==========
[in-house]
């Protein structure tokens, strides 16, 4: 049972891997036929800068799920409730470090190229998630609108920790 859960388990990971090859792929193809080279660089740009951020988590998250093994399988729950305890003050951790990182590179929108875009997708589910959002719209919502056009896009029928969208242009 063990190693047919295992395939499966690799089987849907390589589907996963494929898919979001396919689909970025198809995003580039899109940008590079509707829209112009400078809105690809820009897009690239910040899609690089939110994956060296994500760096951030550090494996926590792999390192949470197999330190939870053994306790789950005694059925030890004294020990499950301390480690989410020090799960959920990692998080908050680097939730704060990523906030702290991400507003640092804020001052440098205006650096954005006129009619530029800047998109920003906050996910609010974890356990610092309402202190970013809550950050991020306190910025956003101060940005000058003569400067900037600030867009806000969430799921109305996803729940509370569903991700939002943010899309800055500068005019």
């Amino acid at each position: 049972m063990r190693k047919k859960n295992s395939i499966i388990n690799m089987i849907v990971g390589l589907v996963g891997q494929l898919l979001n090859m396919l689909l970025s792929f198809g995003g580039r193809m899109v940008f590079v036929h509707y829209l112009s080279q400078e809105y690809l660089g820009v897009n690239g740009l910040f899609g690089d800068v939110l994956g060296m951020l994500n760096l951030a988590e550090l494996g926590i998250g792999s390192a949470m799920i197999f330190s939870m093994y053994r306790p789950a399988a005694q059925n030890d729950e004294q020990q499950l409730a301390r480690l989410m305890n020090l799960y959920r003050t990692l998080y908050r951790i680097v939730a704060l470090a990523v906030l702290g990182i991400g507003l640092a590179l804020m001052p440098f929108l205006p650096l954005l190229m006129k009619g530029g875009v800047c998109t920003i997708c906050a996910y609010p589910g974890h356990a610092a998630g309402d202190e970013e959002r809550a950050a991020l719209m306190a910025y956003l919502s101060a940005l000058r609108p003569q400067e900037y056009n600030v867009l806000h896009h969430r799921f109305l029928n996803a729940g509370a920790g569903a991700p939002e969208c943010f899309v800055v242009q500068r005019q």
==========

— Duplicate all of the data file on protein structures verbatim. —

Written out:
[in-house]
């Protein structure tokens, strides 16, 4: 049972891997036929800068799920409730470090190229998630609108920790 859960388990990971090859792929193809080279660089740009951020988590998250093994399988729950305890003050951790990182590179929108875009997708589910959002719209919502056009896009029928969208242009 063990190693047919295992395939499966690799089987849907390589589907996963494929898919979001396919689909970025198809995003580039899109940008590079509707829209112009400078809105690809820009897009690239910040899609690089939110994956060296994500760096951030550090494996926590792999390192949470197999330190939870053994306790789950005694059925030890004294020990499950301390480690989410020090799960959920990692998080908050680097939730704060990523906030702290991400507003640092804020001052440098205006650096954005006129009619530029800047998109920003906050996910609010974890356990610092309402202190970013809550950050991020306190910025956003101060940005000058003569400067900037600030867009806000969430799921109305996803729940509370569903991700939002943010899309800055500068005019």
């Amino acid at each position: 049972m063990r190693k047919k859960n295992s395939i499966i388990n690799m089987i849907v990971g390589l589907v996963g891997q494929l898919l979001n090859m396919l689909l970025s792929f198809g995003g580039r193809m899109v940008f590079v036929h509707y829209l112009s080279q400078e809105y690809l660089g820009v897009n690239g740009l910040f899609g690089d800068v939110l994956g060296m951020l994500n760096l951030a988590e550090l494996g926590i998250g792999s390192a949470m799920i197999f330190s939870m093994y053994r306790p789950a399988a005694q059925n030890d729950e004294q020990q499950l409730a301390r480690l989410m305890n020090l799960y959920r003050t990692l998080y908050r951790i680097v939730a704060l470090a990523v906030l702290g990182i991400g507003l640092a590179l804020m001052p440098f929108l205006p650096l954005l190229m006129k009619g530029g875009v800047c998109t920003i997708c906050a996910y609010p589910g974890h356990a610092a998630g309402d202190e970013e959002r809550a950050a991020l719209m306190a910025y956003l919502s101060a940005l000058r609108p003569q400067e900037y056009n600030v867009l806000h896009h969430r799921f109305l029928n996803a729940g509370a920790g569903a991700p939002e969208c943010f899309v800055v242009q500068r005019q």